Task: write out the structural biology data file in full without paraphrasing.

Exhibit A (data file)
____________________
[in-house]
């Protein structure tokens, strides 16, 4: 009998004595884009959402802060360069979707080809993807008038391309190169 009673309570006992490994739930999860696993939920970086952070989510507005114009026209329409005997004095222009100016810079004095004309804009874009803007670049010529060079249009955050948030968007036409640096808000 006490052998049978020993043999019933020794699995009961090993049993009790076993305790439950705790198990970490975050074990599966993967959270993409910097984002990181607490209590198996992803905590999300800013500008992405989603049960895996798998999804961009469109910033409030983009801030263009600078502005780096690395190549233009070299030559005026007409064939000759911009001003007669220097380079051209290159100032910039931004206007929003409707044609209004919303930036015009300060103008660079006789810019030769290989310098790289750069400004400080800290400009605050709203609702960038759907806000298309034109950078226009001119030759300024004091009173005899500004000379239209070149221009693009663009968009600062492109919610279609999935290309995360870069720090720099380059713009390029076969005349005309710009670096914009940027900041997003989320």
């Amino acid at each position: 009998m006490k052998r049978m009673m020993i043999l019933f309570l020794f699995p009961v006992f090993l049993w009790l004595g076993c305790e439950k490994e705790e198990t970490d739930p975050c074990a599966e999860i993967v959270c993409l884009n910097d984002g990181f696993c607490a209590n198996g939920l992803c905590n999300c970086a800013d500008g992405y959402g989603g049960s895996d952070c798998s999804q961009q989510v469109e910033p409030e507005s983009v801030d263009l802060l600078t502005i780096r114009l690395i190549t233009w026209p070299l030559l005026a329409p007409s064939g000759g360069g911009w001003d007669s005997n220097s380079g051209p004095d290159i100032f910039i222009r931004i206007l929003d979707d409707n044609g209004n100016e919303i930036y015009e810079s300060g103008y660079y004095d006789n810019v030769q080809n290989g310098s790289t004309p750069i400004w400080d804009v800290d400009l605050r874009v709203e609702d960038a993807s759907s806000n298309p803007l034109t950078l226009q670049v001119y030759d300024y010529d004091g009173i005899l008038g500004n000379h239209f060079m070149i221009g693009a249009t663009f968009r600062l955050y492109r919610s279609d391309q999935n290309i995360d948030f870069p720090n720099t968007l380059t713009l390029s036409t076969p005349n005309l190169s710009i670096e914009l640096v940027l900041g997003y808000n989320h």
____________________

[in-house]
């Protein structure tokens, strides 16, 4: 009998004595884009959402802060360069979707080809993807008038391309190169 009673309570006992490994739930999860696993939920970086952070989510507005114009026209329409005997004095222009100016810079004095004309804009874009803007670049010529060079249009955050948030968007036409640096808000 006490052998049978020993043999019933020794699995009961090993049993009790076993305790439950705790198990970490975050074990599966993967959270993409910097984002990181607490209590198996992803905590999300800013500008992405989603049960895996798998999804961009469109910033409030983009801030263009600078502005780096690395190549233009070299030559005026007409064939000759911009001003007669220097380079051209290159100032910039931004206007929003409707044609209004919303930036015009300060103008660079006789810019030769290989310098790289750069400004400080800290400009605050709203609702960038759907806000298309034109950078226009001119030759300024004091009173005899500004000379239209070149221009693009663009968009600062492109919610279609999935290309995360870069720090720099380059713009390029076969005349005309710009670096914009940027900041997003989320």
């Amino acid at each position: 009998m006490k052998r049978m009673m020993i043999l019933f309570l020794f699995p009961v006992f090993l049993w009790l004595g076993c305790e439950k490994e705790e198990t970490d739930p975050c074990a599966e999860i993967v959270c993409l884009n910097d984002g990181f696993c607490a209590n198996g939920l992803c905590n999300c970086a800013d500008g992405y959402g989603g049960s895996d952070c798998s999804q961009q989510v469109e910033p409030e507005s983009v801030d263009l802060l600078t502005i780096r114009l690395i190549t233009w026209p070299l030559l005026a329409p007409s064939g000759g360069g911009w001003d007669s005997n220097s380079g051209p004095d290159i100032f910039i222009r931004i206007l929003d979707d409707n044609g209004n100016e919303i930036y015009e810079s300060g103008y660079y004095d006789n810019v030769q080809n290989g310098s790289t004309p750069i400004w400080d804009v800290d400009l605050r874009v709203e609702d960038a993807s759907s806000n298309p803007l034109t950078l226009q670049v001119y030759d300024y010529d004091g009173i005899l008038g500004n000379h239209f060079m070149i221009g693009a249009t663009f968009r600062l955050y492109r919610s279609d391309q999935n290309i995360d948030f870069p720090n720099t968007l380059t713009l390029s036409t076969p005349n005309l190169s710009i670096e914009l640096v940027l900041g997003y808000n989320h």